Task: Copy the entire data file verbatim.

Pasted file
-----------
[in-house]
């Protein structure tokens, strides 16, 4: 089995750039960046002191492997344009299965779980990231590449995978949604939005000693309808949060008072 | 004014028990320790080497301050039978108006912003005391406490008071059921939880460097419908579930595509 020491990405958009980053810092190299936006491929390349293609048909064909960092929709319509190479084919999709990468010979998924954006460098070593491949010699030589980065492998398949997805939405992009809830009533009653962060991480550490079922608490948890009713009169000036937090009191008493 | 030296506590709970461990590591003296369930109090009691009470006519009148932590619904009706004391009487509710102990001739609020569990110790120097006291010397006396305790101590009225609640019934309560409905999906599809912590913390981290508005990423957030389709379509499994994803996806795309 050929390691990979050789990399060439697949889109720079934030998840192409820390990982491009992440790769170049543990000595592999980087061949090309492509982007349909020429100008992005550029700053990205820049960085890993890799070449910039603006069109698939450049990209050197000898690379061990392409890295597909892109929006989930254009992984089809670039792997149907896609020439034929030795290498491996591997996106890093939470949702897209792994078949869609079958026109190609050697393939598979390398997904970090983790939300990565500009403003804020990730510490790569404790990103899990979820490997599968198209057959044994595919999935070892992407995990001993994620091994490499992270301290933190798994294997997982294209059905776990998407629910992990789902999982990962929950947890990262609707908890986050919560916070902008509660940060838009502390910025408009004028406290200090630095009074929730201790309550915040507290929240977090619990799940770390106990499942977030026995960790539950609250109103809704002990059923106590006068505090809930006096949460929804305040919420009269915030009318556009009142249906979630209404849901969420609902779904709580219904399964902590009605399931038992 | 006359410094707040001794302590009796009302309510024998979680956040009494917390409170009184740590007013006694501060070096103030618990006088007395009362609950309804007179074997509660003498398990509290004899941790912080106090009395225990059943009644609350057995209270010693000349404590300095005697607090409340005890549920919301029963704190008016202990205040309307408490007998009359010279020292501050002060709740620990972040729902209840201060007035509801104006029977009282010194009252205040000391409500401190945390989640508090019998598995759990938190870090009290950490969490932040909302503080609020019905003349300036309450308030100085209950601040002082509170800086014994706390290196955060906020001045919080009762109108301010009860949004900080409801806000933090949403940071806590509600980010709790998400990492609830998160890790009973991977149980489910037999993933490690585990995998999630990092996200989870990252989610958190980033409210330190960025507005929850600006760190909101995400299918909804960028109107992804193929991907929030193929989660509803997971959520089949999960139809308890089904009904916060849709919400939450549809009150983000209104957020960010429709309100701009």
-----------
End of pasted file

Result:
[in-house]
């Protein structure tokens, strides 16, 4: 089995750039960046002191492997344009299965779980990231590449995978949604939005000693309808949060008072 | 004014028990320790080497301050039978108006912003005391406490008071059921939880460097419908579930595509 020491990405958009980053810092190299936006491929390349293609048909064909960092929709319509190479084919999709990468010979998924954006460098070593491949010699030589980065492998398949997805939405992009809830009533009653962060991480550490079922608490948890009713009169000036937090009191008493 | 030296506590709970461990590591003296369930109090009691009470006519009148932590619904009706004391009487509710102990001739609020569990110790120097006291010397006396305790101590009225609640019934309560409905999906599809912590913390981290508005990423957030389709379509499994994803996806795309 050929390691990979050789990399060439697949889109720079934030998840192409820390990982491009992440790769170049543990000595592999980087061949090309492509982007349909020429100008992005550029700053990205820049960085890993890799070449910039603006069109698939450049990209050197000898690379061990392409890295597909892109929006989930254009992984089809670039792997149907896609020439034929030795290498491996591997996106890093939470949702897209792994078949869609079958026109190609050697393939598979390398997904970090983790939300990565500009403003804020990730510490790569404790990103899990979820490997599968198209057959044994595919999935070892992407995990001993994620091994490499992270301290933190798994294997997982294209059905776990998407629910992990789902999982990962929950947890990262609707908890986050919560916070902008509660940060838009502390910025408009004028406290200090630095009074929730201790309550915040507290929240977090619990799940770390106990499942977030026995960790539950609250109103809704002990059923106590006068505090809930006096949460929804305040919420009269915030009318556009009142249906979630209404849901969420609902779904709580219904399964902590009605399931038992 | 006359410094707040001794302590009796009302309510024998979680956040009494917390409170009184740590007013006694501060070096103030618990006088007395009362609950309804007179074997509660003498398990509290004899941790912080106090009395225990059943009644609350057995209270010693000349404590300095005697607090409340005890549920919301029963704190008016202990205040309307408490007998009359010279020292501050002060709740620990972040729902209840201060007035509801104006029977009282010194009252205040000391409500401190945390989640508090019998598995759990938190870090009290950490969490932040909302503080609020019905003349300036309450308030100085209950601040002082509170800086014994706390290196955060906020001045919080009762109108301010009860949004900080409801806000933090949403940071806590509600980010709790998400990492609830998160890790009973991977149980489910037999993933490690585990995998999630990092996200989870990252989610958190980033409210330190960025507005929850600006760190909101995400299918909804960028109107992804193929991907929030193929989660509803997971959520089949999960139809308890089904009904916060849709919400939450549809009150983000209104957020960010429709309100701009």